The Supreme Court has agreed to consider the case of South Dakota v. Wayfair, Inc. It is a challenge to their prior decision in Quill Corp. v. North Dakota, 504 U.S. 298 (1992), a case that established “physical presence” as a requirement before a company was required to collect and remit sales tax.
South Dakota v. Wayfair, Inc. could culminate in a ruling that all e-commerce merchants and other out of state sellers will have to collect sales taxes on all transactions beyond a specific threshold.
South Dakota already has law SB 106, intended to revisit and revise Quill Corp. v. North Dakota. Quill v. North Dakota determined that imposing a tax on sellers without “nexus” (or “substantial physical presence”) in a state, e.g. a farm in Wisconsin shipping cheese to Illinois, would be a burden on businesses and discourage interstate commerce.
That 1992 decision pre-dated the sustained rise and reach of e-commerce powerhouses like Amazon, eBay, Overstock, and Wayfair. Modern commerce has in some instances bridged the gap between retailer and end-consumer such that a single click sends a box to you (Amazon one-click), and in others allowed all kinds of manufacturing and distribution to cross state and national boundaries (air freight, increases in logistic efficiency, free-trade agreements, and a common platform—the internet—over which to conduct e-commerce).
RELATED: On Tuesday, January 23rd CNBC reported that Amazon notified its marketplace sellers that the company has agreed to hand over important merchant information to the state of Massachusetts — including their federal tax ID numbers and the estimated value of inventory stored in Amazon’s warehouses in that state.
States like South Dakota, Massachusetts, and others don’t want to miss out on tax revenues any longer – the Government Accountability Office estimates that $13 billion was left on the table in 2017 alone. With laws like SB 106, they are seeking to capture tax revenue once again.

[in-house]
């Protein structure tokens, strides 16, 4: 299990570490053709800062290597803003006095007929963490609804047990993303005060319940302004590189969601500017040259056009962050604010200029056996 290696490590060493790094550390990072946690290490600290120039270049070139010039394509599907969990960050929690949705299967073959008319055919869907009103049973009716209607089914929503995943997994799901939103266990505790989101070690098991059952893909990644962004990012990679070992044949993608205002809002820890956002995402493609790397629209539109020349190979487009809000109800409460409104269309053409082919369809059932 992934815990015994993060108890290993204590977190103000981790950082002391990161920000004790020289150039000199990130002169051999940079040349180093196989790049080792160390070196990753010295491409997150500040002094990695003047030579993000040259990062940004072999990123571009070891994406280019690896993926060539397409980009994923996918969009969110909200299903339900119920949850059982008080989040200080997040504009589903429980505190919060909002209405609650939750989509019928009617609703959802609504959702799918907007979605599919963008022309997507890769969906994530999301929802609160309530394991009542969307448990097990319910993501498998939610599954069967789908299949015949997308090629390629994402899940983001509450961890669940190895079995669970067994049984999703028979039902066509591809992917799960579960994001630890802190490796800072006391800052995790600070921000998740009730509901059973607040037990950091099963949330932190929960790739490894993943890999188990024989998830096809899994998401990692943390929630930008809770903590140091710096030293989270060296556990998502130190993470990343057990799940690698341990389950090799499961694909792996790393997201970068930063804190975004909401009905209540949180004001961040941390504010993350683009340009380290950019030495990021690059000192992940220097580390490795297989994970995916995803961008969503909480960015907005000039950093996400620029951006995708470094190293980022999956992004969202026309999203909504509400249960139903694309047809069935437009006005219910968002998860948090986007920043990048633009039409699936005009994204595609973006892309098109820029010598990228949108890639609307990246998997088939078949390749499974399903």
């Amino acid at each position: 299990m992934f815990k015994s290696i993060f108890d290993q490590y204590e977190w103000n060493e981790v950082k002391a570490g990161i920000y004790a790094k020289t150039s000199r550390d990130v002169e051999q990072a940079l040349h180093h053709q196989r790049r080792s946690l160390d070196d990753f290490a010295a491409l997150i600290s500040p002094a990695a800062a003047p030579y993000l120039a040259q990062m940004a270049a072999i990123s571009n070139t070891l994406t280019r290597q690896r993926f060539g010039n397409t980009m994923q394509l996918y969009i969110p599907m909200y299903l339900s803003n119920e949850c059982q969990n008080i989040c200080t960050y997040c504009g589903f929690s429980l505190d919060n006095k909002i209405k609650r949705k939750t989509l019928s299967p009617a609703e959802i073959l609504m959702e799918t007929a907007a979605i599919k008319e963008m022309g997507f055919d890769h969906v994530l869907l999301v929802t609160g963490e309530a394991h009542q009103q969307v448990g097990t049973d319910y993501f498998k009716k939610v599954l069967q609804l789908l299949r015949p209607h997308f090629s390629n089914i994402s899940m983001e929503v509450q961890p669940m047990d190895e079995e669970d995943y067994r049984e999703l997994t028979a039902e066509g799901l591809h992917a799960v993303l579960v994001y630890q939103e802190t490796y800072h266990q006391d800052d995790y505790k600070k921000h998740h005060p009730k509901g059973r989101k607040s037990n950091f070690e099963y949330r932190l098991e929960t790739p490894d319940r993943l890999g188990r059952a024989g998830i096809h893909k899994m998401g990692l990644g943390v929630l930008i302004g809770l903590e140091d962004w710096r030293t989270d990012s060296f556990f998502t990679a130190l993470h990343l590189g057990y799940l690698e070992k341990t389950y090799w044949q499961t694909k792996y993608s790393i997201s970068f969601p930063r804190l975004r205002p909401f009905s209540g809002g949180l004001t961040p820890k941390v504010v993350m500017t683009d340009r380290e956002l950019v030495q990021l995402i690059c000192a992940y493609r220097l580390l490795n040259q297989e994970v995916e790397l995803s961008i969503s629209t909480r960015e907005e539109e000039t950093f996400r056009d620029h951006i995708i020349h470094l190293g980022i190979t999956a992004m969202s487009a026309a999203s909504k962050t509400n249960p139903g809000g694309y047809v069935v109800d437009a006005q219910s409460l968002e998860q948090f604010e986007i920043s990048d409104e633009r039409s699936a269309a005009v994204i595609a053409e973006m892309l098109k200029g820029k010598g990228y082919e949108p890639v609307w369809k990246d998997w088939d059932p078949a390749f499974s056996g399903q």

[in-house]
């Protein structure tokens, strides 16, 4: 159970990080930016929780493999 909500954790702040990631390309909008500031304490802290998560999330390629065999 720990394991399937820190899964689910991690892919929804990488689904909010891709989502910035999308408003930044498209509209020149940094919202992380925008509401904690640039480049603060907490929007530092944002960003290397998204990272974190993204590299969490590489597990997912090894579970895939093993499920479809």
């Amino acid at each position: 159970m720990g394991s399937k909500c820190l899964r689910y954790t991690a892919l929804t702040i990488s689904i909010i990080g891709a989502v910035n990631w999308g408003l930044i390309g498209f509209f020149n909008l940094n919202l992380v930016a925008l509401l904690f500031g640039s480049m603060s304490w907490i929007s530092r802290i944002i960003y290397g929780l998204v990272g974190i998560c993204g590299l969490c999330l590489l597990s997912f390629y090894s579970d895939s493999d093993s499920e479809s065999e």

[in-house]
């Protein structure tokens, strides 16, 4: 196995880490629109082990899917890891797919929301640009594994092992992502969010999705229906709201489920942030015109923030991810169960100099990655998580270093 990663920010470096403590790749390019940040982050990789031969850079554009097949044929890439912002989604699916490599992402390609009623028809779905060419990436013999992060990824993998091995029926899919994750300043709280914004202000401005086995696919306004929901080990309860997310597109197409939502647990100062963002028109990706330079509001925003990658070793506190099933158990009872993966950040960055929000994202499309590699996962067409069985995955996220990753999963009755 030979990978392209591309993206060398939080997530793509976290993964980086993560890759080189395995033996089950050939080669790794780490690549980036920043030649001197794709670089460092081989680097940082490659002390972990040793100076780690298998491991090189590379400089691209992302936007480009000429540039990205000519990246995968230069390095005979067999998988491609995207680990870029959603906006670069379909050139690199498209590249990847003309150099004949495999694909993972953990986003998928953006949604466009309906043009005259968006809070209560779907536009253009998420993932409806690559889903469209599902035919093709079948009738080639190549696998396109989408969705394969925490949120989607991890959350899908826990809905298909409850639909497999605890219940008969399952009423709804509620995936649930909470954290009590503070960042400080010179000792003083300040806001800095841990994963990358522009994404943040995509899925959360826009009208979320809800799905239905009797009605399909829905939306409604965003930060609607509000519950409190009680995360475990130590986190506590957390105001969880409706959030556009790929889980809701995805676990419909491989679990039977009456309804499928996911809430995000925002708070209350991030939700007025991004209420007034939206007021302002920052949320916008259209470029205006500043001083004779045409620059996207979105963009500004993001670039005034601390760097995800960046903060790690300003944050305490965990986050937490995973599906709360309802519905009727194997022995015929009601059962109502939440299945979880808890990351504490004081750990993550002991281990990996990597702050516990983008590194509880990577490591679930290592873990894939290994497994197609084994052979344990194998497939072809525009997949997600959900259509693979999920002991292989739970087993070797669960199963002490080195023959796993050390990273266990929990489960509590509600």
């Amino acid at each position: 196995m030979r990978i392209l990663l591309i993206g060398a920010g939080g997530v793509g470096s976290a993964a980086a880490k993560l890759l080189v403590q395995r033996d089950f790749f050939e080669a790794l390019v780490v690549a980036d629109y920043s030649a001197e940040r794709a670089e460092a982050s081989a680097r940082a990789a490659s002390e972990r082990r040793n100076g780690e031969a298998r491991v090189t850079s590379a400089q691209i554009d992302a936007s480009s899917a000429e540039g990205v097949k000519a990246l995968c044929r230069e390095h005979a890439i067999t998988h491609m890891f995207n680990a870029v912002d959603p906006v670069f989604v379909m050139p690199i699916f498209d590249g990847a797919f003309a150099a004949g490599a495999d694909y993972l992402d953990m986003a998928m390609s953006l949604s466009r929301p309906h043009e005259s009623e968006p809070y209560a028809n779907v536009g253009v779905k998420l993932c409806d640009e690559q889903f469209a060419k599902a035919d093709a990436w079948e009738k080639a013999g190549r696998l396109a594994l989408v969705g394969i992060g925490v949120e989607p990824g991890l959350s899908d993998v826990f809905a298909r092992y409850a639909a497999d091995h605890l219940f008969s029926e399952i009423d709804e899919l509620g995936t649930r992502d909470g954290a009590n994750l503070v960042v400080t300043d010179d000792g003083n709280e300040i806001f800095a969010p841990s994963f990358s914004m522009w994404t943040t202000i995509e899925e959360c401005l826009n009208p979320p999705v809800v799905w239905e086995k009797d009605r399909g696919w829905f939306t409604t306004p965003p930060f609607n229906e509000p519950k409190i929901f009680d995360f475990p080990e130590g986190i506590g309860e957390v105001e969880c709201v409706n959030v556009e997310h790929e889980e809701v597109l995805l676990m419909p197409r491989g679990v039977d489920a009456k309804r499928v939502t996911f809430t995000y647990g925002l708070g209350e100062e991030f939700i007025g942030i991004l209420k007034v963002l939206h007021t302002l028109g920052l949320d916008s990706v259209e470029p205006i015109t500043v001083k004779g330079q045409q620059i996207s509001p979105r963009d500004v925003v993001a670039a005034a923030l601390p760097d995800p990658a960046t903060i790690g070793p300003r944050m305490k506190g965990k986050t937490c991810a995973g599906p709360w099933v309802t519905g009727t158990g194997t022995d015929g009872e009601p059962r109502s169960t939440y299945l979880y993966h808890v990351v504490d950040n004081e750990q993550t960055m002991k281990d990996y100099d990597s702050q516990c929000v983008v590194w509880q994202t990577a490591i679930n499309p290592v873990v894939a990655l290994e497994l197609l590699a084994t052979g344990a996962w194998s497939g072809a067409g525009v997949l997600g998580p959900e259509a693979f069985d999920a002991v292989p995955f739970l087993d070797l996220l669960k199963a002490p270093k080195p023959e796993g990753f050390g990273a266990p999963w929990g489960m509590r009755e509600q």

SB 106 requires remote sellers with no physical location in South Dakota to remit sales tax and follow all procedures of the law as if they have a presence in the state if they meet one of two criteria in the previous calendar year or the current calendar year.
Shortly after the law was passed, the law was challenged by Wayfair, Inc. et al. and subsequently the state has now sought agreement from the court system that the measure was constitutional. Other states and lawmakers are keeping their eye on this case as well as it’s an issue that has far-reaching implications. Furthermore, justices Neil Gorsuch, Clarence Thomas, and Anthony Kennedy have already indicated that they feel the prior ruling has put states at more of a disadvantage than anticipated at the time.
Redpath’s Sales and Use Tax Service Area Leader Teri Grahn, CMI is following new developments in this case, expected to be heard by the Supreme Court a few months from now.
Does your commercial entity have multi-state sales and use tax procedures and compliance questions? The Conversation Starts Here.
Teri educates and assists commercial entities with multi-state sales and use tax procedures and compliance. She works with clients to review internal records and practices and educates their staff on processes. She also helps clients navigate the unknowns of entering new states and jurisdictions. Teri supports clients through sales and use tax audits by investigating assessments and answering questions throughout the process. Teri works with clients in various industries including manufacturing and distribution, construction and real estate, and technology. Prior to joining Redpath and Company in 2003, Teri performed sales and use tax audits for the Minnesota Department of Revenue for 9 years. If you are looking for guidance regarding a sales and use tax matter, contact Teri at email@example.com or (651) 407-5889.More posts by Teri Grahn
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